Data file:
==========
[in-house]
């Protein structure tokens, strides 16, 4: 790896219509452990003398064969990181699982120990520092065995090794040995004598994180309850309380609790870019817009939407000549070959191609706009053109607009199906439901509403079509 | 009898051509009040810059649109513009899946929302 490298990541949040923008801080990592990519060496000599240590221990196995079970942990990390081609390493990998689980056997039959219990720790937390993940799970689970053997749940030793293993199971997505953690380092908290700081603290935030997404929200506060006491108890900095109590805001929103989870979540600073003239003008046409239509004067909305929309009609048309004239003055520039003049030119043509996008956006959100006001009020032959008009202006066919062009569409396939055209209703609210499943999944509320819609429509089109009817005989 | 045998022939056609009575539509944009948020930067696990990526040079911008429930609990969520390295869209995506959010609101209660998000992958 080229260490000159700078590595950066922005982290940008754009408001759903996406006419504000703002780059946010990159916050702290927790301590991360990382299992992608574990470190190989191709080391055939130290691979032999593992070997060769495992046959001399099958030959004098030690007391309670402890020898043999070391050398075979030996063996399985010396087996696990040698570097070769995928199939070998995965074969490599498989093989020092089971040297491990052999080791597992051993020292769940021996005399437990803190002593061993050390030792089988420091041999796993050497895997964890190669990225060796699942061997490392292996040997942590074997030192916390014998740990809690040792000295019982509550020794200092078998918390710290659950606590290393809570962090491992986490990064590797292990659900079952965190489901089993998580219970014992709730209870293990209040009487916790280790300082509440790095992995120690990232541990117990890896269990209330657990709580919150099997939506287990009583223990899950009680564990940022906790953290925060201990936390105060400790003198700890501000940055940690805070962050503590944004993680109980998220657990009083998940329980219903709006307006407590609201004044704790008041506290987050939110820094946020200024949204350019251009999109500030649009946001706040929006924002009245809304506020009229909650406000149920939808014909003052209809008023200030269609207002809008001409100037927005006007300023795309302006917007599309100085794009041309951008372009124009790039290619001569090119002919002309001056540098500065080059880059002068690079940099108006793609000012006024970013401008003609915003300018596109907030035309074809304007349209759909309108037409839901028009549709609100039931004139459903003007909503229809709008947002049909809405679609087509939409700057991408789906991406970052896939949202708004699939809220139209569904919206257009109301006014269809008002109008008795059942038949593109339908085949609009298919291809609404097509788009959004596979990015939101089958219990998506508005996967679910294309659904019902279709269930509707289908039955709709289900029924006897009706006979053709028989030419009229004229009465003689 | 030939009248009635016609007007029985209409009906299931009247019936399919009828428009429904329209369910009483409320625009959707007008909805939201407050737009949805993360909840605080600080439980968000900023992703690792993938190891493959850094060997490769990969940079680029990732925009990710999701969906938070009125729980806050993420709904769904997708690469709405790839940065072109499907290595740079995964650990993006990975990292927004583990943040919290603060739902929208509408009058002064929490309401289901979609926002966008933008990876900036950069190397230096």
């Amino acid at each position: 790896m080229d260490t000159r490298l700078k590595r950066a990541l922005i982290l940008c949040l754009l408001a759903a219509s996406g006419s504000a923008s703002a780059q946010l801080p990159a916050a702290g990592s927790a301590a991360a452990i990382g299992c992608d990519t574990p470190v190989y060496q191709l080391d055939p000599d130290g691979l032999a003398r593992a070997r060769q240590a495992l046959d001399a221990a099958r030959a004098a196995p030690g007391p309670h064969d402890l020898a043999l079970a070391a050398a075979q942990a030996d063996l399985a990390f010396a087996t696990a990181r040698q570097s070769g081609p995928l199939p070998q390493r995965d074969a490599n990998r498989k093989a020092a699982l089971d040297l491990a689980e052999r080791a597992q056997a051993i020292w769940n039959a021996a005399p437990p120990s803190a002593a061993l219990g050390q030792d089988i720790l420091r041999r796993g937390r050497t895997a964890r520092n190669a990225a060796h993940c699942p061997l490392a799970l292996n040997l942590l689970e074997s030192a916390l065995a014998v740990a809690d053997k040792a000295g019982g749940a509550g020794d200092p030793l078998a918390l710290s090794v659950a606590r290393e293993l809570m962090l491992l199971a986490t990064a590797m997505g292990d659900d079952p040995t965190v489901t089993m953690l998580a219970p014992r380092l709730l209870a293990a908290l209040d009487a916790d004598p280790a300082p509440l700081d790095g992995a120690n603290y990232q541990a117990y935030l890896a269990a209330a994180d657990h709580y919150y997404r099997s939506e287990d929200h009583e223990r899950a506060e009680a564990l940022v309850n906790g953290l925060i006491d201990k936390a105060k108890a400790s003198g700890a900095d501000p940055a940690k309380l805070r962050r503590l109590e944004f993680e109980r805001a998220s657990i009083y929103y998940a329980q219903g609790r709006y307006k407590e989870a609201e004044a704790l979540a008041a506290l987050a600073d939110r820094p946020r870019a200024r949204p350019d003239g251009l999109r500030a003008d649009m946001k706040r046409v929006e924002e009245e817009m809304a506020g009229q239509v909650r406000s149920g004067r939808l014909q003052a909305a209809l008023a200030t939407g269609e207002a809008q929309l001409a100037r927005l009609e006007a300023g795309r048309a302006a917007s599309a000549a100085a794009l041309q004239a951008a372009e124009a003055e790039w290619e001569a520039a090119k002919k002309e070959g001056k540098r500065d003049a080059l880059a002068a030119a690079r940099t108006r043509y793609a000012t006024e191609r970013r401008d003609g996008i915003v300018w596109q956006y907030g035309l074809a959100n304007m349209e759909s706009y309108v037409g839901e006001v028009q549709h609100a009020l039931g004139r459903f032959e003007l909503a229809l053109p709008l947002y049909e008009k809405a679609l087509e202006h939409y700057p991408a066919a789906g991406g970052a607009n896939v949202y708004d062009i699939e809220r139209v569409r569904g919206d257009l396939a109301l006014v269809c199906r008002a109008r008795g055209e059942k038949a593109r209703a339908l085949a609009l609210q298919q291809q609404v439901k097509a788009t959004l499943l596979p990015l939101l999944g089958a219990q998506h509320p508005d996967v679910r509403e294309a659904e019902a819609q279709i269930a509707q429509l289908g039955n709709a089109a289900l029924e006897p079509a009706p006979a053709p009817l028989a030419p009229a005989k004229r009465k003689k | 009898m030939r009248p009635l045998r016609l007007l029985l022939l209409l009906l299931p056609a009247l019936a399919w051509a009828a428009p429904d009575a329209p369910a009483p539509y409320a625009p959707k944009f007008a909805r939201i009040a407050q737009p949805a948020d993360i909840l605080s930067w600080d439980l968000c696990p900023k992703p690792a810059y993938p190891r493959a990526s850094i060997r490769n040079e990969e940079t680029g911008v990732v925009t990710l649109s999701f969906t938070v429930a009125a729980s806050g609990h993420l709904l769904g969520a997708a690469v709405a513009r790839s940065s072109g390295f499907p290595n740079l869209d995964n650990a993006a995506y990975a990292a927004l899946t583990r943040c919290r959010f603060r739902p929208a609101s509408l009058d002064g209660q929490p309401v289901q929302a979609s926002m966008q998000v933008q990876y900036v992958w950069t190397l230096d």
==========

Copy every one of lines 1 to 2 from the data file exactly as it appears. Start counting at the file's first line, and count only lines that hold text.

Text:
[in-house]
């Protein structure tokens, strides 16, 4: 790896219509452990003398064969990181699982120990520092065995090794040995004598994180309850309380609790870019817009939407000549070959191609706009053109607009199906439901509403079509 | 009898051509009040810059649109513009899946929302 490298990541949040923008801080990592990519060496000599240590221990196995079970942990990390081609390493990998689980056997039959219990720790937390993940799970689970053997749940030793293993199971997505953690380092908290700081603290935030997404929200506060006491108890900095109590805001929103989870979540600073003239003008046409239509004067909305929309009609048309004239003055520039003049030119043509996008956006959100006001009020032959008009202006066919062009569409396939055209209703609210499943999944509320819609429509089109009817005989 | 045998022939056609009575539509944009948020930067696990990526040079911008429930609990969520390295869209995506959010609101209660998000992958 080229260490000159700078590595950066922005982290940008754009408001759903996406006419504000703002780059946010990159916050702290927790301590991360990382299992992608574990470190190989191709080391055939130290691979032999593992070997060769495992046959001399099958030959004098030690007391309670402890020898043999070391050398075979030996063996399985010396087996696990040698570097070769995928199939070998995965074969490599498989093989020092089971040297491990052999080791597992051993020292769940021996005399437990803190002593061993050390030792089988420091041999796993050497895997964890190669990225060796699942061997490392292996040997942590074997030192916390014998740990809690040792000295019982509550020794200092078998918390710290659950606590290393809570962090491992986490990064590797292990659900079952965190489901089993998580219970014992709730209870293990209040009487916790280790300082509440790095992995120690990232541990117990890896269990209330657990709580919150099997939506287990009583223990899950009680564990940022906790953290925060201990936390105060400790003198700890501000940055940690805070962050503590944004993680109980998220657990009083998940329980219903709006307006407590609201004044704790008041506290987050939110820094946020200024949204350019251009999109500030649009946001706040929006924002009245809304506020009229909650406000149920939808014909003052209809008023200030269609207002809008001409100037927005006007300023795309302006917007599309100085794009041309951008372009124009790039290619001569090119002919002309001056540098500065080059880059002068690079940099108006793609000012006024970013401008003609915003300018596109907030035309074809304007349209759909309108037409839901028009549709609100039931004139459903003007909503229809709008947002049909809405679609087509939409700057991408789906991406970052896939949202708004699939809220139209569904919206257009109301006014269809008002109008008795059942038949593109339908085949609009298919291809609404097509788009959004596979990015939101089958219990998506508005996967679910294309659904019902279709269930509707289908039955709709289900029924006897009706006979053709028989030419009229004229009465003689 | 030939009248009635016609007007029985209409009906299931009247019936399919009828428009429904329209369910009483409320625009959707007008909805939201407050737009949805993360909840605080600080439980968000900023992703690792993938190891493959850094060997490769990969940079680029990732925009990710999701969906938070009125729980806050993420709904769904997708690469709405790839940065072109499907290595740079995964650990993006990975990292927004583990943040919290603060739902929208509408009058002064929490309401289901979609926002966008933008990876900036950069190397230096």